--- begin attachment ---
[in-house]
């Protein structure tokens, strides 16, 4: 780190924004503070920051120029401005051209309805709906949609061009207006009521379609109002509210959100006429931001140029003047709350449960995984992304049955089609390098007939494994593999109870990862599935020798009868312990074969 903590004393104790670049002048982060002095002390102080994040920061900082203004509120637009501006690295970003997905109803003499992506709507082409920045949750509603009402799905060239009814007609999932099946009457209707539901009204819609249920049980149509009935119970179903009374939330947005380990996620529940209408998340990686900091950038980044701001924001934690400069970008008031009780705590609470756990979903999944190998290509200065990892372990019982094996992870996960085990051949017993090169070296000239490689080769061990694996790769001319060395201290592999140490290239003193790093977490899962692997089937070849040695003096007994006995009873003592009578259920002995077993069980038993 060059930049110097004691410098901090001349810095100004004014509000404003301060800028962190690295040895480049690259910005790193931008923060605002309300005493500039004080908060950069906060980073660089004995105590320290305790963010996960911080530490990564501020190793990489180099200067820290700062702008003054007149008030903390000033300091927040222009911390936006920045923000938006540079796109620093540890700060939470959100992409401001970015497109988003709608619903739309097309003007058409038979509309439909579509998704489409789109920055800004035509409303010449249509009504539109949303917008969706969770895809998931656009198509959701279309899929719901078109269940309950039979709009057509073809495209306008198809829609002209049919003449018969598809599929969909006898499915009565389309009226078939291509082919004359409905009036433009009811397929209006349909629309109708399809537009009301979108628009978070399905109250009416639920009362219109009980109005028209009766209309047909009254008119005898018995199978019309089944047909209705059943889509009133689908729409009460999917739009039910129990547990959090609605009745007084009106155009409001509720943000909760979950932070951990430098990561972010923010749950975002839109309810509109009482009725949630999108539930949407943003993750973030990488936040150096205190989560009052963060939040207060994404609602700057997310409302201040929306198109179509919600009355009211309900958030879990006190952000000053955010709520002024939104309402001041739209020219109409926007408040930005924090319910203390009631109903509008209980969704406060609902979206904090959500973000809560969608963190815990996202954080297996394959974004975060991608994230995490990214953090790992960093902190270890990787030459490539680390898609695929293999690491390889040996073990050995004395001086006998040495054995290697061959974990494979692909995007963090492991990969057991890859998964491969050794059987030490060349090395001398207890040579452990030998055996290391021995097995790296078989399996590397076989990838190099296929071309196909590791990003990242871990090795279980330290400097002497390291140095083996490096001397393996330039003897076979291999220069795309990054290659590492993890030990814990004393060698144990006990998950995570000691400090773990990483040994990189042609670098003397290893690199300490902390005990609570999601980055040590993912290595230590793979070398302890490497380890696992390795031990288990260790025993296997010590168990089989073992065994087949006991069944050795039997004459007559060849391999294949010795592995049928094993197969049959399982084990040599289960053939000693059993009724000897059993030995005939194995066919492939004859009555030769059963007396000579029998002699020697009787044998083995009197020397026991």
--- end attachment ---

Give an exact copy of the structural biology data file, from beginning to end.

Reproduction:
[in-house]
């Protein structure tokens, strides 16, 4: 780190924004503070920051120029401005051209309805709906949609061009207006009521379609109002509210959100006429931001140029003047709350449960995984992304049955089609390098007939494994593999109870990862599935020798009868312990074969 903590004393104790670049002048982060002095002390102080994040920061900082203004509120637009501006690295970003997905109803003499992506709507082409920045949750509603009402799905060239009814007609999932099946009457209707539901009204819609249920049980149509009935119970179903009374939330947005380990996620529940209408998340990686900091950038980044701001924001934690400069970008008031009780705590609470756990979903999944190998290509200065990892372990019982094996992870996960085990051949017993090169070296000239490689080769061990694996790769001319060395201290592999140490290239003193790093977490899962692997089937070849040695003096007994006995009873003592009578259920002995077993069980038993 060059930049110097004691410098901090001349810095100004004014509000404003301060800028962190690295040895480049690259910005790193931008923060605002309300005493500039004080908060950069906060980073660089004995105590320290305790963010996960911080530490990564501020190793990489180099200067820290700062702008003054007149008030903390000033300091927040222009911390936006920045923000938006540079796109620093540890700060939470959100992409401001970015497109988003709608619903739309097309003007058409038979509309439909579509998704489409789109920055800004035509409303010449249509009504539109949303917008969706969770895809998931656009198509959701279309899929719901078109269940309950039979709009057509073809495209306008198809829609002209049919003449018969598809599929969909006898499915009565389309009226078939291509082919004359409905009036433009009811397929209006349909629309109708399809537009009301979108628009978070399905109250009416639920009362219109009980109005028209009766209309047909009254008119005898018995199978019309089944047909209705059943889509009133689908729409009460999917739009039910129990547990959090609605009745007084009106155009409001509720943000909760979950932070951990430098990561972010923010749950975002839109309810509109009482009725949630999108539930949407943003993750973030990488936040150096205190989560009052963060939040207060994404609602700057997310409302201040929306198109179509919600009355009211309900958030879990006190952000000053955010709520002024939104309402001041739209020219109409926007408040930005924090319910203390009631109903509008209980969704406060609902979206904090959500973000809560969608963190815990996202954080297996394959974004975060991608994230995490990214953090790992960093902190270890990787030459490539680390898609695929293999690491390889040996073990050995004395001086006998040495054995290697061959974990494979692909995007963090492991990969057991890859998964491969050794059987030490060349090395001398207890040579452990030998055996290391021995097995790296078989399996590397076989990838190099296929071309196909590791990003990242871990090795279980330290400097002497390291140095083996490096001397393996330039003897076979291999220069795309990054290659590492993890030990814990004393060698144990006990998950995570000691400090773990990483040994990189042609670098003397290893690199300490902390005990609570999601980055040590993912290595230590793979070398302890490497380890696992390795031990288990260790025993296997010590168990089989073992065994087949006991069944050795039997004459007559060849391999294949010795592995049928094993197969049959399982084990040599289960053939000693059993009724000897059993030995005939194995066919492939004859009555030769059963007396000579029998002699020697009787044998083995009197020397026991």